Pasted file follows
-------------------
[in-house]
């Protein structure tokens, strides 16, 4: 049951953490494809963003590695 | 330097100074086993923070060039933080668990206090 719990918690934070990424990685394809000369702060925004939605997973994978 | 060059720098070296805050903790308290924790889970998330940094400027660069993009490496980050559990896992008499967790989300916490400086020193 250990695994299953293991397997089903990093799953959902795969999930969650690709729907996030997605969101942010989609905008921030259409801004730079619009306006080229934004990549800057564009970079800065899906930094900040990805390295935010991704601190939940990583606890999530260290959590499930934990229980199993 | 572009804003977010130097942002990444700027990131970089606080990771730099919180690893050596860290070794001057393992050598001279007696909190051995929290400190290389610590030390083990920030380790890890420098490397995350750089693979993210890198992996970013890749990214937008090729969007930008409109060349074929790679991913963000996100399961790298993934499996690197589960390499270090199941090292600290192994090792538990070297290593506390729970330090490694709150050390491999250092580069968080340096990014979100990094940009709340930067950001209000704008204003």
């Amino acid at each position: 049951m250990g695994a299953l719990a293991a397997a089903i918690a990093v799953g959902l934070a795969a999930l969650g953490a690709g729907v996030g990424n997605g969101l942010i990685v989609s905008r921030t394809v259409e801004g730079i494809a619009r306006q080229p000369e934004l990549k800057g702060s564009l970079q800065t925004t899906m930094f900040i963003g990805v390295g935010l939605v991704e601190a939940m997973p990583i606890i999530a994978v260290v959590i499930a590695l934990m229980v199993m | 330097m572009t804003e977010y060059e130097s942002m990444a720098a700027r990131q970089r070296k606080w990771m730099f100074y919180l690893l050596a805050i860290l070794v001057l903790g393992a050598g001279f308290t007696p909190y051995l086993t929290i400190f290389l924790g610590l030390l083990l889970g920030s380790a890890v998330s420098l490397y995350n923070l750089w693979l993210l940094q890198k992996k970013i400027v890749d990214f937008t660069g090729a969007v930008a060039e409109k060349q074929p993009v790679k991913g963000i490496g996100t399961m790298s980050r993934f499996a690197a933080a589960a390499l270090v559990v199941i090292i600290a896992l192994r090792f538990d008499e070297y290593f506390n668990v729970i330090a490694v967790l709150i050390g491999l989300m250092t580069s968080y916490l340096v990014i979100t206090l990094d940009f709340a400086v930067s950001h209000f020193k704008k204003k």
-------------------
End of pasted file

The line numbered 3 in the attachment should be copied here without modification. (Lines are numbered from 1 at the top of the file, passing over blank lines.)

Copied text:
């Amino acid at each position: 049951m250990g695994a299953l719990a293991a397997a089903i918690a990093v799953g959902l934070a795969a999930l969650g953490a690709g729907v996030g990424n997605g969101l942010i990685v989609s905008r921030t394809v259409e801004g730079i494809a619009r306006q080229p000369e934004l990549k800057g702060s564009l970079q800065t925004t899906m930094f900040i963003g990805v390295g935010l939605v991704e601190a939940m997973p990583i606890i999530a994978v260290v959590i499930a590695l934990m229980v199993m | 330097m572009t804003e977010y060059e130097s942002m990444a720098a700027r990131q970089r070296k606080w990771m730099f100074y919180l690893l050596a805050i860290l070794v001057l903790g393992a050598g001279f308290t007696p909190y051995l086993t929290i400190f290389l924790g610590l030390l083990l889970g920030s380790a890890v998330s420098l490397y995350n923070l750089w693979l993210l940094q890198k992996k970013i400027v890749d990214f937008t660069g090729a969007v930008a060039e409109k060349q074929p993009v790679k991913g963000i490496g996100t399961m790298s980050r993934f499996a690197a933080a589960a390499l270090v559990v199941i090292i600290a896992l192994r090792f538990d008499e070297y290593f506390n668990v729970i330090a490694v967790l709150i050390g491999l989300m250092t580069s968080y916490l340096v990014i979100t206090l990094d940009f709340a400086v930067s950001h209000f020193k704008k204003k």